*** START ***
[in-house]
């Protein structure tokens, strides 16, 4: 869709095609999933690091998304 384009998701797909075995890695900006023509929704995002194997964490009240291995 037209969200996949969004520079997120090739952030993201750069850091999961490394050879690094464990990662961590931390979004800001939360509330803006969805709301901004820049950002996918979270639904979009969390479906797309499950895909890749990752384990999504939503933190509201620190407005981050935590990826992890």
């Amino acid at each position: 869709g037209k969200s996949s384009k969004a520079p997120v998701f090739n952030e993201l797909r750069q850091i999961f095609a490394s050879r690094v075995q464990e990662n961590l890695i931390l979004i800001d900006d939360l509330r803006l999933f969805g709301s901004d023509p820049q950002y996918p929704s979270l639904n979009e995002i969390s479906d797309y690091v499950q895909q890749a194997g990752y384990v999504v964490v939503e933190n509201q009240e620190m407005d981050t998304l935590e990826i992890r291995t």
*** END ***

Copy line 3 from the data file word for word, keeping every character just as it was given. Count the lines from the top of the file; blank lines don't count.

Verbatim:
């Amino acid at each position: 869709g037209k969200s996949s384009k969004a520079p997120v998701f090739n952030e993201l797909r750069q850091i999961f095609a490394s050879r690094v075995q464990e990662n961590l890695i931390l979004i800001d900006d939360l509330r803006l999933f969805g709301s901004d023509p820049q950002y996918p929704s979270l639904n979009e995002i969390s479906d797309y690091v499950q895909q890749a194997g990752y384990v999504v964490v939503e933190n509201q009240e620190m407005d981050t998304l935590e990826i992890r291995t």